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Museum epigenomics: characterizing cytosine methylation in historic museum specimens

Cite this dataset

Rubi, Tricia; Knowles, L. Lacey; Dantzer, Ben (2020). Museum epigenomics: characterizing cytosine methylation in historic museum specimens [Dataset]. Dryad.


Museum genomics has transformed the field of collections-based research, opening up a range of new research directions for paleontological specimens as well as natural history specimens collected over the past few centuries. Recent work demonstrates that it is possible to characterize epigenetic markers such as DNA methylation in well preserved ancient tissues. This approach has not yet been tested in traditionally prepared natural history specimens such as dried bones and skins, the most common specimen types in vertebrate collections. In this study, we developed and tested methods to characterize cytosine methylation in dried skulls up to 76 years old. Using a combination of ddRAD and bisulphite treatment, we characterized patterns of cytosine methylation in two species of deer mouse (Peromyscus spp.) collected in the same region in Michigan in 1940, 2003, and 2013–2016. We successfully estimated methylation in specimens of all age groups, although older specimens yielded less data and showed greater interindividual variation in data yield than newer specimens. Global methylation estimates were reduced in the oldest specimens (76 years old) relative to the newest specimens (1–3 years old), which may reflect post-mortem hydrolytic deamination. Methylation was reduced in promoter regions relative to gene bodies and showed greater bimodality in autosomes relative to female X chromosomes, consistent with expectations for methylation in mammalian somatic cells. Our work demonstrates the utility of historic specimens for methylation analyses, as with genomic analyses; however, studies will need to accommodate the large variance in the quantity of data produced by older specimens.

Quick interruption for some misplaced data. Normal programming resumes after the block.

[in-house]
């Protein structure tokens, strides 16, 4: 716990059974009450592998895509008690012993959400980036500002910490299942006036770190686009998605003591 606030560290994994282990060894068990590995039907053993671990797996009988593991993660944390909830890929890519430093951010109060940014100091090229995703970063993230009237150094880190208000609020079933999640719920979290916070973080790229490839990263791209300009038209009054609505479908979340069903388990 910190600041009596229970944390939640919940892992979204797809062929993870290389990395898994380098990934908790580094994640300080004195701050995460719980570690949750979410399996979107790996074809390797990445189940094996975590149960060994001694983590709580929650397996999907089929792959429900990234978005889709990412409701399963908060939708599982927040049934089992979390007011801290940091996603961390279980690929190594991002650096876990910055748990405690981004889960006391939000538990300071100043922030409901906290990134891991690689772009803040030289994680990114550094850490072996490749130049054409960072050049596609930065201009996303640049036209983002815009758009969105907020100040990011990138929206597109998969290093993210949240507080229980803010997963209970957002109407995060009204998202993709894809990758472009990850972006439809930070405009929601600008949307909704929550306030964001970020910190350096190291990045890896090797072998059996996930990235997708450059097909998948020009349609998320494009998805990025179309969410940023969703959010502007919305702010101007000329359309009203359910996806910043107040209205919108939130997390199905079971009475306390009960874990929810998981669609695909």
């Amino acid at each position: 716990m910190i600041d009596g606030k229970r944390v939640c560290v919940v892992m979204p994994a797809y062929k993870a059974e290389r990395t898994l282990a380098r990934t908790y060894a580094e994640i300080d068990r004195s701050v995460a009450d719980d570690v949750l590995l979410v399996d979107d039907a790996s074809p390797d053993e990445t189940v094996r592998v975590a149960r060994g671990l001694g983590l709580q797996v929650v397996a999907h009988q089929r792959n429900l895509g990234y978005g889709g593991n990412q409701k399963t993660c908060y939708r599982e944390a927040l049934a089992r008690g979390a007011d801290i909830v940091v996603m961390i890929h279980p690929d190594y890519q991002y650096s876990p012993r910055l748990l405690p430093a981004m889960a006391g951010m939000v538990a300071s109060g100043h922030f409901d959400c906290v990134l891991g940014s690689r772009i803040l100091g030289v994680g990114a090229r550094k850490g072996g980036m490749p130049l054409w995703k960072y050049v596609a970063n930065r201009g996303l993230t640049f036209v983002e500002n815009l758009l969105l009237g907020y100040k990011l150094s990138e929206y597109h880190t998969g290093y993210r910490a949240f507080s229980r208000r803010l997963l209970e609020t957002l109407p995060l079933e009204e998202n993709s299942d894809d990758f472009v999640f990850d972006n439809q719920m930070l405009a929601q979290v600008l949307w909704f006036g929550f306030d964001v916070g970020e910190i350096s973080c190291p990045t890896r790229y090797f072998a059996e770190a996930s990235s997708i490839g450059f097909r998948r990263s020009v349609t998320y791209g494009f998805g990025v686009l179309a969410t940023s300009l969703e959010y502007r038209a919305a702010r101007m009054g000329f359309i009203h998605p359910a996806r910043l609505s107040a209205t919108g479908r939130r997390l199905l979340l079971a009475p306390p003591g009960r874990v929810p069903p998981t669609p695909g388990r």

These are double digest RADseq libraries that have undergone bisulfite treatment for methylation analysis. The DNA was extracted from dried bone tissue (microturbinates) sampled from Peromyscus maniculatus and Peromyscus leucopus specimens collected between 1940 and 2016. The libraries were digested with SphI and MluCI and individually tagged using a combinatorial barcoding system with barcodes on the forward adapter and indices on the reverse primer. All samples contain a spike-in of fully unmethylated lambda phage DNA - these reads can be used to calculate the sample-specific bisulfite conversion rate. The raw sequence data is uploaded here, as well as a document linking specimen ID to the barcode and index sequences. Detailed specimen information is available in the supplementary material of the associated manuscript.


National Science Foundation, Award: 1612143